Alabama Laws on Child Support & the Restart of Child Support

By Jim Thomas

Child support in Alabama is usually determined in a straightforward manner. As in many other states, Alabama uses the "income shares" model to determine child support. The formula takes into account the combined gross income of both parents, percentage each parent earns and several other factors such as who pays for health insurance. Either parent can ask for the child support amount to be recalculated at any time when there is a change of circumstances. There are situations when child support is stopped and then restarted, but they are rare.

Changes in Child Support

If financial circumstances change, either parent may file a Petition to Modify the child support amount. The court will do so only if a recalculation of the payment amount results in a change of 10 percent or higher. For example, if your spouse gets a big promotion and salary raise, your percentage of the gross combined income might drop significantly, which would lower the amount you should pay under the income shares formula.


In most circumstances, you are obligated to pay child support until your child is 19. At that point, a family court judge usually terminates your required support payments. However, your ex-spouse might petition the court to require you to resume making payments if your child is in college and you have the financial resources to pay continued child support. You also must continue to make payments if your child is mentally or physically unable to support himself at the age of 19.

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Rare Circumstances

Other rare circumstances that might require child support payments to restart are more hypothetical than realistic. Let's say your ex-spouse hits the lottery and wins a million dollars at the same time you lose your job. Her income is suddenly 100 percent of your combined income; thus, you could petition the court to stop your child support payments. Five years later, your new job pays more than your old job and your ex-spouse has squandered all of her winnings and can't find work. She could petition the court to order you to resume making child support payments. Under the shared income formula, the court would order you to do so.


Although the shared income guidelines are usually mandatory, the court may deviate from them when the parties enter into a fair, written agreement that establishes a different amount of child support, along with a finding by the court that enforcing the guidelines would be "manifestly unjust or inequitable." The court always weighs the best interests of the child in approving an exception to the usual child support guidelines.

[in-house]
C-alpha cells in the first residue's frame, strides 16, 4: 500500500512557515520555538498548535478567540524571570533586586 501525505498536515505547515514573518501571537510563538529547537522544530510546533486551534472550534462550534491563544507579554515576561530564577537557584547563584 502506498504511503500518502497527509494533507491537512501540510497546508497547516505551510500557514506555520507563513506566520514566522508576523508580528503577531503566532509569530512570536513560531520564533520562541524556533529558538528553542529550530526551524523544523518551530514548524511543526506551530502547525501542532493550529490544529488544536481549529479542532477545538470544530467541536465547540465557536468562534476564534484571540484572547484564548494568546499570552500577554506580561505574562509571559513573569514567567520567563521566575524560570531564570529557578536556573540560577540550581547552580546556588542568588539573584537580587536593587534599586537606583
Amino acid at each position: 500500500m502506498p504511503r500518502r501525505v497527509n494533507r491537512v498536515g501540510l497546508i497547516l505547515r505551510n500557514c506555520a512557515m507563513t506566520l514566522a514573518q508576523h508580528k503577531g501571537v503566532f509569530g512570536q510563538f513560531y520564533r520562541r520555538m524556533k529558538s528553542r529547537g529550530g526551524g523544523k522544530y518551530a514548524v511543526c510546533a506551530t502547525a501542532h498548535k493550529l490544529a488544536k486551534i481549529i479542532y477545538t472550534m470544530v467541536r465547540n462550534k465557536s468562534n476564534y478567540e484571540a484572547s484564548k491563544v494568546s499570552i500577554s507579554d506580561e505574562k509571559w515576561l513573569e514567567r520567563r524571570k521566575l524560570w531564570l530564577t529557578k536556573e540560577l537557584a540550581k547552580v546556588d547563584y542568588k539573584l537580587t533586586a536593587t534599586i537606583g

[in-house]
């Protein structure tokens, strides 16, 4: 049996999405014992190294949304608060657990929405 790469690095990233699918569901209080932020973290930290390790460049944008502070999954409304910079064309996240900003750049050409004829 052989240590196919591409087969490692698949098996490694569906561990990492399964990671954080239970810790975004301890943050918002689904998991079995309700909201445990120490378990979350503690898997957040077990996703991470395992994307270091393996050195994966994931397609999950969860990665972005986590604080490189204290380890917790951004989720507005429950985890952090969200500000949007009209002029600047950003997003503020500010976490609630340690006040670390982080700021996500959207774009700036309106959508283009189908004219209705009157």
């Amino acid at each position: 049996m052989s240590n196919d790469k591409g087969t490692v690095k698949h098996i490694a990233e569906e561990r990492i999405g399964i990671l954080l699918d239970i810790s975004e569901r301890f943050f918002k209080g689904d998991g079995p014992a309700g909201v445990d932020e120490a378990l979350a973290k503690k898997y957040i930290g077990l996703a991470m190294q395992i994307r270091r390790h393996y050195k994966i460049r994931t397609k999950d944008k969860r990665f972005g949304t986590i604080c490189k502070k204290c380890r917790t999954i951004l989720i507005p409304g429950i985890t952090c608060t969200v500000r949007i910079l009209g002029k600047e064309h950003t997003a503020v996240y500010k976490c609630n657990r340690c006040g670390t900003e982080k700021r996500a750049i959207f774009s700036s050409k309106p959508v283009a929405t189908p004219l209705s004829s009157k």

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Alabama's State Laws on Child Support Payments


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Child Support Laws in New York State

Child support refers to payments by a non-custodial parent to a custodial parent for the benefit and maintenance of a minor child. State laws govern child support, but judges have some discretion. In New York, child support is treated as a separate matter from visitation and custody. A parent cannot withhold child support payments because the other party is interfering with his custodial or visitation rights.

Can Child Support Go Up When a Spouse Makes More Money in California?

Child support orders are not permanent, but instead adaptable to particular changes of circumstance. In California, the modification process begins with a petition to the court and the judge will look to whether a material change in circumstances has occurred, with enhanced wealth typically qualifying as such a change. However, it is important to understand that increased income is only one factor of many the court will take into consideration when determining whether or not to increase support.

Guidelines for Arkansas Child Support Payment & Income

Arkansas law takes much of the pain and fuss out of calculating child support. If it appears that you'll be the non-custodial parent when your divorce is final, estimating how much you'll have to pay – and how you'll pay it – is comparatively simple, given how complex the process can be in other states. Arkansas passed Administrative Order No. 10 in 1990, which offers charts and rules that tell you exactly how much your child support obligation should be.

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